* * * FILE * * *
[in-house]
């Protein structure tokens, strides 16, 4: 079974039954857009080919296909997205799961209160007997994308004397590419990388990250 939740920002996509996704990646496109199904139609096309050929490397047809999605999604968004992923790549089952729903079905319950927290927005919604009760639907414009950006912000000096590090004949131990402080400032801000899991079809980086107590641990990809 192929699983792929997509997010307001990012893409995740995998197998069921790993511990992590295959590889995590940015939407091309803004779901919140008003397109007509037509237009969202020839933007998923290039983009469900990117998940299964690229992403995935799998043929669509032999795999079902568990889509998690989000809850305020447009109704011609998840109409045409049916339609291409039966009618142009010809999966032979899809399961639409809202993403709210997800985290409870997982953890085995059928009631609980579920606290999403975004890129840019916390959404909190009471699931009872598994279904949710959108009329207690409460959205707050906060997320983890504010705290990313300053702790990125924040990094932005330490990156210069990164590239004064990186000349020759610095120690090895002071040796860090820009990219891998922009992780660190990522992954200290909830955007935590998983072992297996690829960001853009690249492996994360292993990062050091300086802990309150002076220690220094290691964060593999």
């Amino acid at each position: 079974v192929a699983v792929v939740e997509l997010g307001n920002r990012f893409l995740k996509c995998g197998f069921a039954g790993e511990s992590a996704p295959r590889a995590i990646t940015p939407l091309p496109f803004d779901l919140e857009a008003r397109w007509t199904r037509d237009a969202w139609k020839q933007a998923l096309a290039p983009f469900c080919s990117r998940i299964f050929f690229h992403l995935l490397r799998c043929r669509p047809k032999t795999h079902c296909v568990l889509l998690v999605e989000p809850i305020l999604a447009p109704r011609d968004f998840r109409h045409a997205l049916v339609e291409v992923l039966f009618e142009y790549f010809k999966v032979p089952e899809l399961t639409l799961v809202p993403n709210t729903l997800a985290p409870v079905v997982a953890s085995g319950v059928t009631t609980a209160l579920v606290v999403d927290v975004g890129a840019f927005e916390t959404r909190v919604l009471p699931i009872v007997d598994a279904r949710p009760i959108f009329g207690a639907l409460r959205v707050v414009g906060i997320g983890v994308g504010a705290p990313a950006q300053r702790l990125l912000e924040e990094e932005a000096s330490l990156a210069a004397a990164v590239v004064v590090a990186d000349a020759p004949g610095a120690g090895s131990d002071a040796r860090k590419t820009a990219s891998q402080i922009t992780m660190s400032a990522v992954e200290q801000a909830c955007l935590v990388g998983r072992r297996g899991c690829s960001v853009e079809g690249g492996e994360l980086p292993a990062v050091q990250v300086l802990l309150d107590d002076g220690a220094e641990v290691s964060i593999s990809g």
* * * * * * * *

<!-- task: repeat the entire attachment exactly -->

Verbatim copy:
[in-house]
């Protein structure tokens, strides 16, 4: 079974039954857009080919296909997205799961209160007997994308004397590419990388990250 939740920002996509996704990646496109199904139609096309050929490397047809999605999604968004992923790549089952729903079905319950927290927005919604009760639907414009950006912000000096590090004949131990402080400032801000899991079809980086107590641990990809 192929699983792929997509997010307001990012893409995740995998197998069921790993511990992590295959590889995590940015939407091309803004779901919140008003397109007509037509237009969202020839933007998923290039983009469900990117998940299964690229992403995935799998043929669509032999795999079902568990889509998690989000809850305020447009109704011609998840109409045409049916339609291409039966009618142009010809999966032979899809399961639409809202993403709210997800985290409870997982953890085995059928009631609980579920606290999403975004890129840019916390959404909190009471699931009872598994279904949710959108009329207690409460959205707050906060997320983890504010705290990313300053702790990125924040990094932005330490990156210069990164590239004064990186000349020759610095120690090895002071040796860090820009990219891998922009992780660190990522992954200290909830955007935590998983072992297996690829960001853009690249492996994360292993990062050091300086802990309150002076220690220094290691964060593999």
């Amino acid at each position: 079974v192929a699983v792929v939740e997509l997010g307001n920002r990012f893409l995740k996509c995998g197998f069921a039954g790993e511990s992590a996704p295959r590889a995590i990646t940015p939407l091309p496109f803004d779901l919140e857009a008003r397109w007509t199904r037509d237009a969202w139609k020839q933007a998923l096309a290039p983009f469900c080919s990117r998940i299964f050929f690229h992403l995935l490397r799998c043929r669509p047809k032999t795999h079902c296909v568990l889509l998690v999605e989000p809850i305020l999604a447009p109704r011609d968004f998840r109409h045409a997205l049916v339609e291409v992923l039966f009618e142009y790549f010809k999966v032979p089952e899809l399961t639409l799961v809202p993403n709210t729903l997800a985290p409870v079905v997982a953890s085995g319950v059928t009631t609980a209160l579920v606290v999403d927290v975004g890129a840019f927005e916390t959404r909190v919604l009471p699931i009872v007997d598994a279904r949710p009760i959108f009329g207690a639907l409460r959205v707050v414009g906060i997320g983890v994308g504010a705290p990313a950006q300053r702790l990125l912000e924040e990094e932005a000096s330490l990156a210069a004397a990164v590239v004064v590090a990186d000349a020759p004949g610095a120690g090895s131990d002071a040796r860090k590419t820009a990219s891998q402080i922009t992780m660190s400032a990522v992954e200290q801000a909830c955007l935590v990388g998983r072992r297996g899991c690829s960001v853009e079809g690249g492996e994360l980086p292993a990062v050091q990250v300086l802990l309150d107590d002076g220690a220094e641990v290691s964060i593999s990809g």